River lamprey (Lampetra fluviatilis)

GenusLampetra (1)
SizeHead-body length at spawning: 17 - 50 cm (2)

Classified as Least Concern (LC) on the IUCN Red List (3). Listed on Annex III of the Bern Convention, Annexes II and V of the EC Habitats Directive and Schedule 3 of the Conservation Regulations (1994) (4).

Lampreys are some of the most primitive vertebrates alive today. They are known as cyclostomes, which means 'round mouths' and refers to the fact that they are jawless, having instead a round sucker-like mouth. A further primitive characteristic is that the skeleton consists of cartilage and not bone (2). Lampreys are similar in shape to eels, and have a series of uncovered round gill openings (known as gill pores) on the sides of the head. The river lamprey can be distinguished from other lampreys as it has two separate dorsal (back) fins, and just a few teeth around the mouth. It is bluish grey or green on the back and sides (2) and the underside is white (5). The larval stages of different lampreys are very similar in appearance (2).

In the UK the river lamprey has a wide distribution, and is known in many rivers south of the Great Glen, Scotland. Elsewhere the species is found in Western Europe from the western Mediterranean north to Norway, Sweden and Finland (3) (6).

The river lamprey inhabits high quality rivers (6).

Although some populations exist where the entire life cycle takes place in freshwater, generally the river lamprey is anadromous; the adults migrate to the sea and return to freshwater to spawn. Upon reaching a suitable breeding area, a male wriggles around and creates a depression on the riverbed. He then attaches to the back of a female's head with his mouth and wraps around her body. The eggs are deposited, fertilised externally and covered with sand, a succession of males are involved and one female can lay up to 25,000 eggs in this way (7). After spawning the adults die. The blind juveniles hatch and then spend four to six years buried in the substrate, filtering organic particles from the water (7). After they mature the adults travel to the sea where they live for about two summers before returning to spawn. Whilst at sea, they feed on fish flesh and bodily fluids by attaching to small fishes with the sucking mouth and rasping away at the flesh (5). Roman, Viking and Medieval Britons regarded river and sea lampreys as delicacies (8).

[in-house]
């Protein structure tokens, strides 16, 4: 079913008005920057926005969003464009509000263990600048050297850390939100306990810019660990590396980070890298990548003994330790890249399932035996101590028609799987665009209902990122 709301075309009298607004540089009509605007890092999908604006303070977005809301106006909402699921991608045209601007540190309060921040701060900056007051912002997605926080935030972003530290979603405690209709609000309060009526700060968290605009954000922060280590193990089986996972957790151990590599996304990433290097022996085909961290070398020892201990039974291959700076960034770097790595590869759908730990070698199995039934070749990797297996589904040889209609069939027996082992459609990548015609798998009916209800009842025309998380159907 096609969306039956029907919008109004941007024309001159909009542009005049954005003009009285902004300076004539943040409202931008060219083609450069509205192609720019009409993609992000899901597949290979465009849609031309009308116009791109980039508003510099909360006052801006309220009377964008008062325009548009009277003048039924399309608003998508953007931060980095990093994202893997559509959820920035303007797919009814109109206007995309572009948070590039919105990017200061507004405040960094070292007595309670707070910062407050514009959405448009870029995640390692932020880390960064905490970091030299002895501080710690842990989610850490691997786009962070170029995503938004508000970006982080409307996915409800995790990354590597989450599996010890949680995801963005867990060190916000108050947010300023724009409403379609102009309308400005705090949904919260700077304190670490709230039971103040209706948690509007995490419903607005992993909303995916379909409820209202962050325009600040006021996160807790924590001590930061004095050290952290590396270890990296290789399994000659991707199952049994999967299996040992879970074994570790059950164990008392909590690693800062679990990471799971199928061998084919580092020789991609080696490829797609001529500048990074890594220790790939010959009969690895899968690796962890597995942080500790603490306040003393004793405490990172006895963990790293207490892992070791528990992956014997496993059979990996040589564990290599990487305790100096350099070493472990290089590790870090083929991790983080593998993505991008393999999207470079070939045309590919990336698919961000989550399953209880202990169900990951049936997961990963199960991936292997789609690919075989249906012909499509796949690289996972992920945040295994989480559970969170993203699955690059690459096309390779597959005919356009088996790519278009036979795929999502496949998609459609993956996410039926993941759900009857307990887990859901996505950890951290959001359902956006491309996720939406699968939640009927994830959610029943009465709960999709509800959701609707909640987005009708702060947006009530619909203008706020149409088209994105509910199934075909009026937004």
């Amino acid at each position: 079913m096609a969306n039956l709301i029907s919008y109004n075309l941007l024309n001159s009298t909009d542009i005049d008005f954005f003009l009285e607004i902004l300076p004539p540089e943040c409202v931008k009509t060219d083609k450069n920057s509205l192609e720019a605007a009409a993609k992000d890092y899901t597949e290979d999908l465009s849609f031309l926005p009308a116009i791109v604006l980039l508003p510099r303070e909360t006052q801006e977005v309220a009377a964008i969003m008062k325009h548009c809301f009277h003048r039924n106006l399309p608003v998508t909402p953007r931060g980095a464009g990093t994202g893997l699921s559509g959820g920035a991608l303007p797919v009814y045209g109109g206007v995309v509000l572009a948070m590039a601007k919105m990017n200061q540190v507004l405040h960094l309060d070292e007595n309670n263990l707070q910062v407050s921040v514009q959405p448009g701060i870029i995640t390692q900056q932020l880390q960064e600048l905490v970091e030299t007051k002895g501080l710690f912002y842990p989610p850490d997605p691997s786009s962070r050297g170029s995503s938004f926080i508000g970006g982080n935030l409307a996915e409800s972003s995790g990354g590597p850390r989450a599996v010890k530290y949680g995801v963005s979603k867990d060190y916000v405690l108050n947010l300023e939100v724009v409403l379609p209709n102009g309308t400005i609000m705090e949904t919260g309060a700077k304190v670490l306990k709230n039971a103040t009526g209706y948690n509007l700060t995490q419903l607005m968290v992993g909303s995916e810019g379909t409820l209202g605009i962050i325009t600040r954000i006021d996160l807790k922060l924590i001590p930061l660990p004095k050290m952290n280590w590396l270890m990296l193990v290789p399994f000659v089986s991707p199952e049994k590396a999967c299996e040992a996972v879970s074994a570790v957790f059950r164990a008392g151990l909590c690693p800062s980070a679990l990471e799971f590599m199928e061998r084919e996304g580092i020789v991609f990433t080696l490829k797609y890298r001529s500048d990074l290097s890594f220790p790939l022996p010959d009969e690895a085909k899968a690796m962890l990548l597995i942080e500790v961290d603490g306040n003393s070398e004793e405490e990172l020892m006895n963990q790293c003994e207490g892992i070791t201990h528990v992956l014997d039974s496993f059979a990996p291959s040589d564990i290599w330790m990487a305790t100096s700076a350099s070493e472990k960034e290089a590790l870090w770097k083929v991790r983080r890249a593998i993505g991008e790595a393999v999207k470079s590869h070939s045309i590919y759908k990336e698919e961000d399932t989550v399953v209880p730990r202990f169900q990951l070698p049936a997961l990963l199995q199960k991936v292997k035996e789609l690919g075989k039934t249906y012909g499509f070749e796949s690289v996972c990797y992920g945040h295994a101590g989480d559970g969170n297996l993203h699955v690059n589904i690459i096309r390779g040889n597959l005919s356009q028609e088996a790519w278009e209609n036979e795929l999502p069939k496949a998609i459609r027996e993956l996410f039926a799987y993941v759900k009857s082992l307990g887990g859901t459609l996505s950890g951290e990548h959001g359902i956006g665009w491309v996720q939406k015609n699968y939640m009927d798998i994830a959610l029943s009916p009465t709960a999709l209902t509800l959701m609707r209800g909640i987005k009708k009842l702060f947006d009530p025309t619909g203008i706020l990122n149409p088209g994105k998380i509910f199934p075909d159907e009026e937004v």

Pollution, river engineering works and changes in land use have impacted upon this species (2).

The strong UK populations are internationally important, and their protection is fundamental if the species is to be conserved in the EC (6). A number of areas have been proposed as candidate Special Areas of Conservation (SACs). The areas chosen support strong populations and reflect the geographical range of the river lamprey in the UK as well as the range of habitat features required by the species (6). Although this should help to improve the conservation status of this primitive fish in the UK, it has been noted that further measures will be required to maintain the species (6). Draft Action Plans have been produced for the three lamprey species found in the UK in order to guide their conservation (2). Furthermore, the Life in UK Rivers Project is helping to conserve this species.

For more on the Life in UK Rivers Project see:

Information authenticated by the Environment Agency:

  1. IUCN Red List (December, 2009)